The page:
Sunday marked the return of Occupy Wall Street to New York City as preparations got underway to celebrate its second birthday on September 17.
There were free teach-ins at Washington Square Park in many subjects, including the Trans Pacific Partnership, Green Living Principles, Economic and Banking issues, Immigration, Climate Change, and Money In Politics. Several hundred people joined the classes which ran throughout the day. People were there to learn and enjoy themselves.
Later there was a walking tour of the financial district around Wall Street. The tour began next to the Wall Street Bull in Bowling Green where people reminisced about their experiences in Zuccotti Park in 2011.
Many spoke about how the movement changed and inspired them to dedicate their lives to activism and change in their communities.
There was nostalgia in Zuccotti Park as people told stories and reminisced with old friends about personal experiences and why they believe the issues underlying the social movement are still relevant.
There was one big difference, however: things were a lot less tense compared to last year at S17. At least, the people were relaxed, although police persisted in closely monitoring the walking tour its entire length. Somehow they seemed to expect law-breaking. Some things haven’t changed much.
The week promises to be more eventful as more rallies in labor, money in politics and tax on Wall Street are scheduled for the anniversary of OWS, September 17.
Occupy Wall Street held a 300+ person public action meeting at One Police Park Square, the NYPD headquarters, while several dozen officers watched. The stern-faced officers were privy to the details of the plan for S17 before it even kicked off.
It was one of Occupy Wall Street’s most elaborately planned non-violent direct actions to date. The Shut Down Wall Street plan called for splitting protestors between four major zones in downtown Manhattan and effectively disrupting the financial district.
Groups of protestors met early in the morning in predetermined places to disperse into the four zones, designated Eco, Education, Debt and the 99%. Each zone represented the major objectives Occupy has organized to change: the behaviors of Banks, Lobbies, Corporations, the NY Stock Exchange and Wall Street.
There is strength and critical mass in one giant group, yet OWS tried a different strategy: four groups scattered and roving in random directions in an effort to create more confusion and chaos. Separating into four groups was a bold tactical risk because it diluted the strength of the protest. The splitting tactic demonstrated the growing confidence organizers have gained since the Occupy movement began a year ago.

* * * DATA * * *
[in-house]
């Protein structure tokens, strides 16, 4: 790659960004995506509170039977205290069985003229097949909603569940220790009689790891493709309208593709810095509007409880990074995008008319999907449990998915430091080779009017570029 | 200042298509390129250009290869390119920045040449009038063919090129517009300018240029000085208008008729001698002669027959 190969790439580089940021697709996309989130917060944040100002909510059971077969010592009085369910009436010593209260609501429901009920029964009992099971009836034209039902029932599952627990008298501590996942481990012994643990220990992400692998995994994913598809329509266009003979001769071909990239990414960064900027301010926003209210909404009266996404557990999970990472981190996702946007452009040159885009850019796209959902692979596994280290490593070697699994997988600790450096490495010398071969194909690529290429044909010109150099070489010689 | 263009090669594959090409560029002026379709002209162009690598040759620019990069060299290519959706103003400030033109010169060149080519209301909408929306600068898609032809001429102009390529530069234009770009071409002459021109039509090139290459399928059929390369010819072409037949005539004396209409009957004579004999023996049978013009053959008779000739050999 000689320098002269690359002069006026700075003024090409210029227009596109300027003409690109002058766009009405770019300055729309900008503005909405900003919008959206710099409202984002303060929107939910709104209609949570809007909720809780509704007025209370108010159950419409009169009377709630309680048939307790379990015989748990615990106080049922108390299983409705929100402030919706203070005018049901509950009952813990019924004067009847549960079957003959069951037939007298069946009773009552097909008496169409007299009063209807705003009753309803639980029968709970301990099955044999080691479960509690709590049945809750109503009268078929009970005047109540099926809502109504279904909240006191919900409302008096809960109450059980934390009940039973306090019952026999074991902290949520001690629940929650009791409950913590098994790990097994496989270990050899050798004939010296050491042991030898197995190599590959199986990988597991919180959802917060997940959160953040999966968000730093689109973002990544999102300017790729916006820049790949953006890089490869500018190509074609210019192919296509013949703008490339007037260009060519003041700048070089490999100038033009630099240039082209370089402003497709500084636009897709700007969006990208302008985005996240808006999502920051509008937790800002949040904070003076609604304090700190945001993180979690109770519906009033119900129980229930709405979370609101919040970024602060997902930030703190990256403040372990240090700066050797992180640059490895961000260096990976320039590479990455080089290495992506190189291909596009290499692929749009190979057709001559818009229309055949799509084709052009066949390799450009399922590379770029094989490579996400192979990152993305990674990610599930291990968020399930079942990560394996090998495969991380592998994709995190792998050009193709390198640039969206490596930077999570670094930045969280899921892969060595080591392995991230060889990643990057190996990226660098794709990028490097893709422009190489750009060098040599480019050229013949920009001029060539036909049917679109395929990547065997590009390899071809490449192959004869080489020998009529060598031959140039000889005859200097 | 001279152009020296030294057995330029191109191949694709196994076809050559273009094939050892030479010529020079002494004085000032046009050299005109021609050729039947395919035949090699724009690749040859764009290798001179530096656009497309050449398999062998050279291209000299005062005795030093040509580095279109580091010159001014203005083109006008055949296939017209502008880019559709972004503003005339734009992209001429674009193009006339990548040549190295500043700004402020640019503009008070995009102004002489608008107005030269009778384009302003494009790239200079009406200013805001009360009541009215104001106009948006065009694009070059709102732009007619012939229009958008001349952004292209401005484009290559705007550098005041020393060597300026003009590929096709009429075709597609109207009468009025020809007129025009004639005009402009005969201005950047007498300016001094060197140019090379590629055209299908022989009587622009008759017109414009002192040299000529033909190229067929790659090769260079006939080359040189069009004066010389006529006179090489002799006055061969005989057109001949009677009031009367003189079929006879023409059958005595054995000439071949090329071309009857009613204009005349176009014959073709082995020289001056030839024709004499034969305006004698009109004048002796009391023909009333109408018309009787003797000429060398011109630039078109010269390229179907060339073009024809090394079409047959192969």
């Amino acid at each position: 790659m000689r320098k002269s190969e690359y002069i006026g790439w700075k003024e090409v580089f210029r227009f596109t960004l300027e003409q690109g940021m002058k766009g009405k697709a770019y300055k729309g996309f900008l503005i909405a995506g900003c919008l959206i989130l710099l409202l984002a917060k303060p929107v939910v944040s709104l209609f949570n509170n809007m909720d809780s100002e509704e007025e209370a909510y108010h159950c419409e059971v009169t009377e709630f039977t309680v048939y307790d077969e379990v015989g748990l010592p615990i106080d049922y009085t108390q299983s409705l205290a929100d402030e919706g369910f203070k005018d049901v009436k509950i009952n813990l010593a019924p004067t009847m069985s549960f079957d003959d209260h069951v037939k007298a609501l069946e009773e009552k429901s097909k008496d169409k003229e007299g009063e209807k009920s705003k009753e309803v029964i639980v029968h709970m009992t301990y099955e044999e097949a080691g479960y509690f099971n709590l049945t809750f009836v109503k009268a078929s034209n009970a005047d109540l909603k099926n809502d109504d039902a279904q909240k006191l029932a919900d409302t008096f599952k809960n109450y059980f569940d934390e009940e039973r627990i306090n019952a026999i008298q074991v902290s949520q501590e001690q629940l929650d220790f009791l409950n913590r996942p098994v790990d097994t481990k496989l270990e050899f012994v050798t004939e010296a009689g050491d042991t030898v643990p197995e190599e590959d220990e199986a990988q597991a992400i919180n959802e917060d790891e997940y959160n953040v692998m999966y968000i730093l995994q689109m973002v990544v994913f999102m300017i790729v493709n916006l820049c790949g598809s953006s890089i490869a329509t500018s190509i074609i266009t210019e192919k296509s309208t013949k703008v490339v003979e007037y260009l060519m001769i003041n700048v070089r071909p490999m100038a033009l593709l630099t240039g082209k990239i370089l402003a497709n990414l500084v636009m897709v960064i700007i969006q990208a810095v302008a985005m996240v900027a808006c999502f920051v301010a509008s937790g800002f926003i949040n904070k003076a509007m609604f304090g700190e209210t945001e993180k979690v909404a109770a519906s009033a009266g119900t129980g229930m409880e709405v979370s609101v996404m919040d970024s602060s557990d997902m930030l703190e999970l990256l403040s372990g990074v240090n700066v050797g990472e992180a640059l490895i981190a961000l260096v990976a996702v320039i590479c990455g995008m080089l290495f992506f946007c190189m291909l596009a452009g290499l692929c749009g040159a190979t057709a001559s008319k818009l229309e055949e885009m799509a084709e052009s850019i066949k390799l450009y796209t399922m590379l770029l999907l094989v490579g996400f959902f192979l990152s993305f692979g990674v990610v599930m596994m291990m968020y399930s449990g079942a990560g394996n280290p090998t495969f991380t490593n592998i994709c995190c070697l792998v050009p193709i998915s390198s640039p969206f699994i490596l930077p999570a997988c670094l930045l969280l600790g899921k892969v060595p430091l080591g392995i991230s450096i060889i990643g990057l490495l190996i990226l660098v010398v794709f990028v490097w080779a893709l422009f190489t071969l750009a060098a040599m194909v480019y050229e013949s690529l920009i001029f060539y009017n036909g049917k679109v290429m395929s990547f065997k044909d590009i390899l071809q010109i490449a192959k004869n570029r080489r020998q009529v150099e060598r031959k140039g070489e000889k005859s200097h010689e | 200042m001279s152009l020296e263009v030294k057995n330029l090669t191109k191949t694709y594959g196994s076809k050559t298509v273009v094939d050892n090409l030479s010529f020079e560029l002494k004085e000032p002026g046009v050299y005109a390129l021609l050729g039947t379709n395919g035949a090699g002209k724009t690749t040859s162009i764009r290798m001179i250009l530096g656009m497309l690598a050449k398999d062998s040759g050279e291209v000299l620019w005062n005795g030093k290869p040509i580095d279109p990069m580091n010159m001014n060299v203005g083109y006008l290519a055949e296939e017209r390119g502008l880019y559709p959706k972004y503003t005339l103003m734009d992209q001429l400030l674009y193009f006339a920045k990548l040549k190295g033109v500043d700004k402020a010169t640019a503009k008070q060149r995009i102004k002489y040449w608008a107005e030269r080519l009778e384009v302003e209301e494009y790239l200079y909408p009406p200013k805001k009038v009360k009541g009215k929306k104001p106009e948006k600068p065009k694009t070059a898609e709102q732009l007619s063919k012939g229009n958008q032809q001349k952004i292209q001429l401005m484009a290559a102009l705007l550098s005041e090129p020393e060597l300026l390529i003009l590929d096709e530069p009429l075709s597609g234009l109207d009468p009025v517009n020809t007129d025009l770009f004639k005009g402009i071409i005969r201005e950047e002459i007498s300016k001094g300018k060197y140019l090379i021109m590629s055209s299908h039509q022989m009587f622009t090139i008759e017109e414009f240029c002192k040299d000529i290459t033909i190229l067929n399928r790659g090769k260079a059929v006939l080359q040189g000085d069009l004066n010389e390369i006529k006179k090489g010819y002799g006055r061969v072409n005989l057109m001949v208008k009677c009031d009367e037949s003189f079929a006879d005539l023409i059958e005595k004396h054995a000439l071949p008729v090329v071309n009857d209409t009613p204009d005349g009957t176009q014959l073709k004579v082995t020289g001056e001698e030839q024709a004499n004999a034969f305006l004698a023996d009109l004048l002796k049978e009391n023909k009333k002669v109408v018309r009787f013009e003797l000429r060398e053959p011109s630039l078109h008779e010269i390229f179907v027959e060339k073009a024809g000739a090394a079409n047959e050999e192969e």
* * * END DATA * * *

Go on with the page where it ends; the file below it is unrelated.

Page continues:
Authorities attempted to keep the NY Stock Exchange, Wall Street, and banks open, but the roving protest groups challenged their resources. Hundreds of NYPD officers were pulled between sites and constantly needed to be on the move to keep up. Unpredictable roving protests challenged logistics and communications, both for protestors and police. Authorities were deployed in advance to block access to key sites, because it was not certain when a group would show up. Barricades, foot patrol, mounted police, motorcycle police and vehicles clogged major arteries and snarled traffic. When blocked from proceeding, protestors countered by circling intersections.
Photographs and video footage show Wall Street, the NY Stock Exchange, Pine and Exchange Streets and other streets closed off, as well as barricaded and restricted access to corporations and banks (except for ID carrying employees). It shows that business was anything but business as usual on S17. Protestors may have been blocked from the targets they most wanted to reach, such as the Stock Exchange. But police themselves essentially completed the task protestors had set out to do–impede the normal flow to the point of shutdown.
In addition, there were the props of street theater and good visuals for press. Chalk slogans and messages were drawn at critical junctures. A five-foot “Debt Boulder” rolled over and through the crowd. A slick body guard cleared a path for a Transformers-like character called the “Bain Capital Job Eliminator.” Lady Liberty marched along with colorful dancers, and the baseball team of the One Percent–the Tax Dodgers–paraded with their cheerleaders the Corporate Loopholes. And of course there was no shortage of signs expressing the feelings of the 99%.
It wasn’t the intent of OWS to close the stock market, prevent banks from transferring funds or stop corporations and lobbies from business operations. The NY Stock Exchange opened on time and closed promptly at 4pm, despite barricades, police and protests. There was no interruption in the electronic ticker tapes, which closed down 40 points at the bell.
But there was no doubt everyone knew OWS was back, on the street and in Zuccotti Park again, even if it wasn’t a permanent Occupation. OWS demonstrated flexibility in tactics of protest, showed that can mobilize thousands of people from all around the country and has no problem announcing its action plan beforehand.
The massive presence of Occupy Wall Street shows it is still an organization with much energy, active and relevant at its one-year mark. The true test for OWS will be how much it is able translate direct actions into influence for the betterment of citizens affected by social and economic woes. Its tactics must remain interesting, informative, non-violent and provocative in order for its strategy to work in the long run.
The plan to Shut Down Wall Street consisted of dividing lower Manhattan into four zones of non-violent protest, each assigned an issue area. Activists could gravitate to their area of interest: Education Bloc, 99% Bloc, Ecology Bloc, or Strike Debt Bloc. Each bloc communicated by text message.
The elaborate plan was a tactical split of the thousands of protestors into these four blocs with 8-10 targets per zone. The targets included banks, corporations, the New York Stock Exchange (NYSE), the Wall Street Bull, and lobbies.